Wednesday, 11 July 2012

'Captain Swing and the Electrical Pirates of Cindery Island' - Warren Ellis

Time for another graphic novel review, and it's Warren Ellis and his Captain Swing and the Electrical Pirates of Cindery Island who is under scrutiny. I was quite excited about this one, several promising keywords in the blurb: copper, flintlock revolver, Spring-Heeled Jack, pirates and London. Oh, the blurb also calls the writer sparking-mad. Not sure how Captain Swing could possibly be anything but good. As ever, thanks to myself for my never ending generosity, and the copy of Captain Swing and the Electrical Pirates of Cindery Island.

It's not really proper Warren Ellis without entrails, and Captain Swing does not disappoint. The grizzly murder of a policeman, the fifth in a short period, is what copper Charlie Gravel comes across on his patrol. When they hear the sound of a rattle, think police whistle, they sprint to assist their colleague. The assailant makes his escape as the bobbies arrive. The young policeman can barely believe what he sees, the mysterious man jumps over a wall using boots which bleeds electricity. Charlie Gravel is chasing Spring-Heeled Jack, who else could it be but the mythical figure. Charlie's partner takes a glowing bullet to the chest, and the newly minted copper is now on his own against one of the most legendary figures.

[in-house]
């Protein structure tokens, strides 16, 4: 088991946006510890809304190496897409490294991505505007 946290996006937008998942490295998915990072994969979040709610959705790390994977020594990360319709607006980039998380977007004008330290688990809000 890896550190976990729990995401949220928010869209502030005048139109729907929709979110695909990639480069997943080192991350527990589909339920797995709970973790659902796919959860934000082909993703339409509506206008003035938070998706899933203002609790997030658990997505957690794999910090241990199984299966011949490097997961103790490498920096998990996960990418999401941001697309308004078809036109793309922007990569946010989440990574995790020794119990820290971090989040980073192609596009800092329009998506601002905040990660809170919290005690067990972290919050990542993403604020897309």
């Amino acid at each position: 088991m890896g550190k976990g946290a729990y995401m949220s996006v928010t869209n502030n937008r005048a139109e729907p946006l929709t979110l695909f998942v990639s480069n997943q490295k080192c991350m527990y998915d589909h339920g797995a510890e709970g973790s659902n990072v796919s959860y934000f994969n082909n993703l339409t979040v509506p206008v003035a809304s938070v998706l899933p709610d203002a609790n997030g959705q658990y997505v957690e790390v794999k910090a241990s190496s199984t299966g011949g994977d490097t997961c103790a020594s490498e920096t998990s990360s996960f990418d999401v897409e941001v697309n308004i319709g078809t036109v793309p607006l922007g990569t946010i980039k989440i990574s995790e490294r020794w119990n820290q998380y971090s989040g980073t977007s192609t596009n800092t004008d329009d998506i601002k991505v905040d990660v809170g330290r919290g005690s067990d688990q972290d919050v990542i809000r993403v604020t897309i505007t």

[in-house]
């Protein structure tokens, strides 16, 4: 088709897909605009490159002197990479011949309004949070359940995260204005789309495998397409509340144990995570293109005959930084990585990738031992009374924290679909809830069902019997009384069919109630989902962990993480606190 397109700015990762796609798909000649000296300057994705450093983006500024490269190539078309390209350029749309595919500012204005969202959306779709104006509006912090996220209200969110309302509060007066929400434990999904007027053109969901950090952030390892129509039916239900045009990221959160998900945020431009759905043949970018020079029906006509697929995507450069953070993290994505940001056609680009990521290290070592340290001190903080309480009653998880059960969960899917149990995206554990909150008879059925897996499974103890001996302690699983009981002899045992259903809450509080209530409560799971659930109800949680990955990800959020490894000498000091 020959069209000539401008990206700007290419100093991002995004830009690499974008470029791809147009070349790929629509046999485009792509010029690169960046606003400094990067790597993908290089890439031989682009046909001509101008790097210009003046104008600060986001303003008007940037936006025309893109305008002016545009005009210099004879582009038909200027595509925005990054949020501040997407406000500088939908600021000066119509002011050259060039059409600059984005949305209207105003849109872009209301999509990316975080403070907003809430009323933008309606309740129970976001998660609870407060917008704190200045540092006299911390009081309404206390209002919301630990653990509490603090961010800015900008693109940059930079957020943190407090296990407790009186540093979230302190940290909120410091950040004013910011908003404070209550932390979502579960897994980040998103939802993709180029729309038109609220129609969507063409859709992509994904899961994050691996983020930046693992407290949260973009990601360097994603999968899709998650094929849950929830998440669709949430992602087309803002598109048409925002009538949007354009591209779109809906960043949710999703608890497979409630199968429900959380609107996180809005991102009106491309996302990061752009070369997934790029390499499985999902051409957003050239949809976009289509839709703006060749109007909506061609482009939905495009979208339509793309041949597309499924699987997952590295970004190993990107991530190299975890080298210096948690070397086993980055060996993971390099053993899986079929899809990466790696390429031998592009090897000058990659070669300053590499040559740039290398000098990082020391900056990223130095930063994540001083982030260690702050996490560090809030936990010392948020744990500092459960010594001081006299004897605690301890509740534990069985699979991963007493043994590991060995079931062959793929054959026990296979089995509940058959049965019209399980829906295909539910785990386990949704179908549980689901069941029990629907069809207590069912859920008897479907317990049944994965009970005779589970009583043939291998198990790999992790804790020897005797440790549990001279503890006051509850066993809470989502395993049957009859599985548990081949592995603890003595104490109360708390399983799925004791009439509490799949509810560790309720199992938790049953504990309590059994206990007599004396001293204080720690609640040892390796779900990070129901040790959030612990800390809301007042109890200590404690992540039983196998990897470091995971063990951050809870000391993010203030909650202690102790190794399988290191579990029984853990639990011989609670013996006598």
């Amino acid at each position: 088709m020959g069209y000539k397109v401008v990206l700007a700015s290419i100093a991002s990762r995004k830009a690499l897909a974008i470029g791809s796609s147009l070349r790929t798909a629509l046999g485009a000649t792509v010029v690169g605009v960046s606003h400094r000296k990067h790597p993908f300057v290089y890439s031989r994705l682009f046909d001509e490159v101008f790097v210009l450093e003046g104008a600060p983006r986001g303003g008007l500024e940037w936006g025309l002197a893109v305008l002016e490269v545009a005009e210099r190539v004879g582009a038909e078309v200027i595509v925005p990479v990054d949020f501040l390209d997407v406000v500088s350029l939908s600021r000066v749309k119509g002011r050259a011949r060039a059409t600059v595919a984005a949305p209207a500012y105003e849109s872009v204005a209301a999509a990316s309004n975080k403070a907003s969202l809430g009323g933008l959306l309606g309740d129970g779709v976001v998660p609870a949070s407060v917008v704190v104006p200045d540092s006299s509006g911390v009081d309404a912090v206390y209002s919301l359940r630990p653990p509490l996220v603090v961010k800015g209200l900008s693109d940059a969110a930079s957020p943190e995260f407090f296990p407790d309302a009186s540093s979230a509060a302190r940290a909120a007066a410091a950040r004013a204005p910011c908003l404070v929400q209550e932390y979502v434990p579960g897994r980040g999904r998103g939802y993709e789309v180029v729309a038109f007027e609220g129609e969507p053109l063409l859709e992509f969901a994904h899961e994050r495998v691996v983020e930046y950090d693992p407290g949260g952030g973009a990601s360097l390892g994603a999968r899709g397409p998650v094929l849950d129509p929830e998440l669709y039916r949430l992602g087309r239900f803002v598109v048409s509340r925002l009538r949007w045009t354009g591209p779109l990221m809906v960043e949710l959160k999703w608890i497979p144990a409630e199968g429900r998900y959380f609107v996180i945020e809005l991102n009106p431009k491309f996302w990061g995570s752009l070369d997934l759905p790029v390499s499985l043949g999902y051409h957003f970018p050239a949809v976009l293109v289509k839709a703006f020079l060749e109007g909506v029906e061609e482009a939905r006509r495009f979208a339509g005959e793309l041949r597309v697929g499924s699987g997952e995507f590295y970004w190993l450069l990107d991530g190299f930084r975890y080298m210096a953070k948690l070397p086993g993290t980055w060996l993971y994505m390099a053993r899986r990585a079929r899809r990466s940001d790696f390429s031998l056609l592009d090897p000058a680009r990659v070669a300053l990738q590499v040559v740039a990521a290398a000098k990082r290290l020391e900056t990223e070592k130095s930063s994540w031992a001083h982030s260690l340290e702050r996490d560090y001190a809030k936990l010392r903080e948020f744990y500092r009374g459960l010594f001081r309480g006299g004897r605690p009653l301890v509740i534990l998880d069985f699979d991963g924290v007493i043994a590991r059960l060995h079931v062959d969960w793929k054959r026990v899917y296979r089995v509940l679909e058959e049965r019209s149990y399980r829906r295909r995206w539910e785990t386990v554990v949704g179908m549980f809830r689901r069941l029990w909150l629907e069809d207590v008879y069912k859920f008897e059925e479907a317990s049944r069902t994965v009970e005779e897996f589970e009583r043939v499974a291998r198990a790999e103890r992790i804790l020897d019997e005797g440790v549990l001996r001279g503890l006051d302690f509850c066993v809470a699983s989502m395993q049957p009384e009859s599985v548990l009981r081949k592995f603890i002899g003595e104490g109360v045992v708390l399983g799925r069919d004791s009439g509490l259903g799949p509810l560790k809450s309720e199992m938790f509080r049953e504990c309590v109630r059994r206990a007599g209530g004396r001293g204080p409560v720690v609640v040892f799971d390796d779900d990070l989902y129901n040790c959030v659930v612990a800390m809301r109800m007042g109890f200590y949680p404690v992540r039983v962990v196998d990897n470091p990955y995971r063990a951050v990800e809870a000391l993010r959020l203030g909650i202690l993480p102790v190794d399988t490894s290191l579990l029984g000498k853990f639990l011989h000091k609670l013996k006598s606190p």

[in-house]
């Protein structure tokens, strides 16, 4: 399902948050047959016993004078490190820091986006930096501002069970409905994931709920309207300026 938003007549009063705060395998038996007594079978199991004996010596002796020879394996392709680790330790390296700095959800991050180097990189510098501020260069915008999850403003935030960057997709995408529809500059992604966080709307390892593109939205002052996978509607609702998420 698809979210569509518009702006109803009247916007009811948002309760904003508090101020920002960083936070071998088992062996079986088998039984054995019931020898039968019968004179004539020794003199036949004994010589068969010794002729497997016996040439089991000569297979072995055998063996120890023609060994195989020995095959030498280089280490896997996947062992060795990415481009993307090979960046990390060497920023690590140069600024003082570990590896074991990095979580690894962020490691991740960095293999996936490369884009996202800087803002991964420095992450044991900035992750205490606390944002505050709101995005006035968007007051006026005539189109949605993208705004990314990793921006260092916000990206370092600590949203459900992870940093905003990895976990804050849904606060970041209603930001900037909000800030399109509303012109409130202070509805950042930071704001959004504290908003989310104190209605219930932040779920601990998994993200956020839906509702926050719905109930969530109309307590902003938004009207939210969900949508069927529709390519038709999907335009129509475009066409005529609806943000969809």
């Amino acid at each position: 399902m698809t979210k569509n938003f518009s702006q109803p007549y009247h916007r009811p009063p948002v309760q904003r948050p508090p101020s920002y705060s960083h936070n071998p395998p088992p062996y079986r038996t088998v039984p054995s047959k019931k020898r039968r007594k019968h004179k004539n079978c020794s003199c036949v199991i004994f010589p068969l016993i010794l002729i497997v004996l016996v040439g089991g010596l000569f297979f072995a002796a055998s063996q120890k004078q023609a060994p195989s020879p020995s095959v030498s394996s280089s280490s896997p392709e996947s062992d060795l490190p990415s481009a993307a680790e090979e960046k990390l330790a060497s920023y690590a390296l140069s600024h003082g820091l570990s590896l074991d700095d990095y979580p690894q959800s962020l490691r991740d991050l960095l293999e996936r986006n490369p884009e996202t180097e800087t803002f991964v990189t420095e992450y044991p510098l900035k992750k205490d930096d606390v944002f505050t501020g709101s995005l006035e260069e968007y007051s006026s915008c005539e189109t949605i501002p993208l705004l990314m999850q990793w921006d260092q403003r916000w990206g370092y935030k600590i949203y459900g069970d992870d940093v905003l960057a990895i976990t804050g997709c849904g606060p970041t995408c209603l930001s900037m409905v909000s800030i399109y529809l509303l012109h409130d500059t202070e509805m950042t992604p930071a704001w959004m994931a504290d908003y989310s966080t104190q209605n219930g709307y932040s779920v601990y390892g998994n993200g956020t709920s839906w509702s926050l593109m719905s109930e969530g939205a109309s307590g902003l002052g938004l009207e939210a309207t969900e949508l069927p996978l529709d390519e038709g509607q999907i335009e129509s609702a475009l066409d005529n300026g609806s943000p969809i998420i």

Captain Swing is off to a glowing start with some well paced action and a really cool looking villain. Raulo Caceres' drawings of electricity charged villain is something to feast your eyes on. I really like his style, which is life-like, but also gives a lot of energy to the fights. You can almost feel every punch.

Every now and then we come across a page with an stylish old looking font, which explains some of the history behind what we just saw, usually accompanied by a beautifully aged drawing of something. A very nice way to introduce some background stuff into a graphic novel.

Captain Swing is set in the period where the police is slowly replacing the Bow Street Runners, who were controlled by the powerful magistrates. There is tension between the two forces, and I don't think I giveaway too much by saying there is an element of corruption amongst the magistrates. Captain Swing quickly goes from a simple case of capturing a murdering villain to a fight for justice and freedom, a stand against those who have it all, and wants to keep it that way. It's my favorite London, rife with corruption, a cruel existence for those without nothing, but also a London with hope for a better tomorrow.

Warren Ellis has a way of adding unexpected depth to his stories, and they always makes me think, as it's not just mindless violence. Instead, it's intelligent, always with a underlying message, or observation, on something of great importance. The consequences or playing god, or just fighting for what's right, it can be anything, but always mixed in with a lot of swearing. I like it.

Captain Swing and the Electrical Pirates of Cindery Island weighs in at 128 pages and is published by Avatar Press.

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